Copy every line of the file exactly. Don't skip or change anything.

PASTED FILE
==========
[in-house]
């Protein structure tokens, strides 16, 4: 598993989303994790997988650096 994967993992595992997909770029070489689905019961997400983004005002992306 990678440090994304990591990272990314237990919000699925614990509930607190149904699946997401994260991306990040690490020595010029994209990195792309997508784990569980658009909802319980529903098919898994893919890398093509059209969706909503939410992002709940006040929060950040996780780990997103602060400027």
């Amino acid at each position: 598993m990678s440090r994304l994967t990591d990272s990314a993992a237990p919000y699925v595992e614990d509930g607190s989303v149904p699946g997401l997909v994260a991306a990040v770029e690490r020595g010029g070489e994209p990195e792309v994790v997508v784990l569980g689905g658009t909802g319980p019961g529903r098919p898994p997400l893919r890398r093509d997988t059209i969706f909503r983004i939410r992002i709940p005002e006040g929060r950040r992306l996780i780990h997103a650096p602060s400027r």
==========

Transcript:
[in-house]
């Protein structure tokens, strides 16, 4: 598993989303994790997988650096 994967993992595992997909770029070489689905019961997400983004005002992306 990678440090994304990591990272990314237990919000699925614990509930607190149904699946997401994260991306990040690490020595010029994209990195792309997508784990569980658009909802319980529903098919898994893919890398093509059209969706909503939410992002709940006040929060950040996780780990997103602060400027």
């Amino acid at each position: 598993m990678s440090r994304l994967t990591d990272s990314a993992a237990p919000y699925v595992e614990d509930g607190s989303v149904p699946g997401l997909v994260a991306a990040v770029e690490r020595g010029g070489e994209p990195e792309v994790v997508v784990l569980g689905g658009t909802g319980p019961g529903r098919p898994p997400l893919r890398r093509d997988t059209i969706f909503r983004i939410r992002i709940p005002e006040g929060r950040r992306l996780i780990h997103a650096p602060s400027r």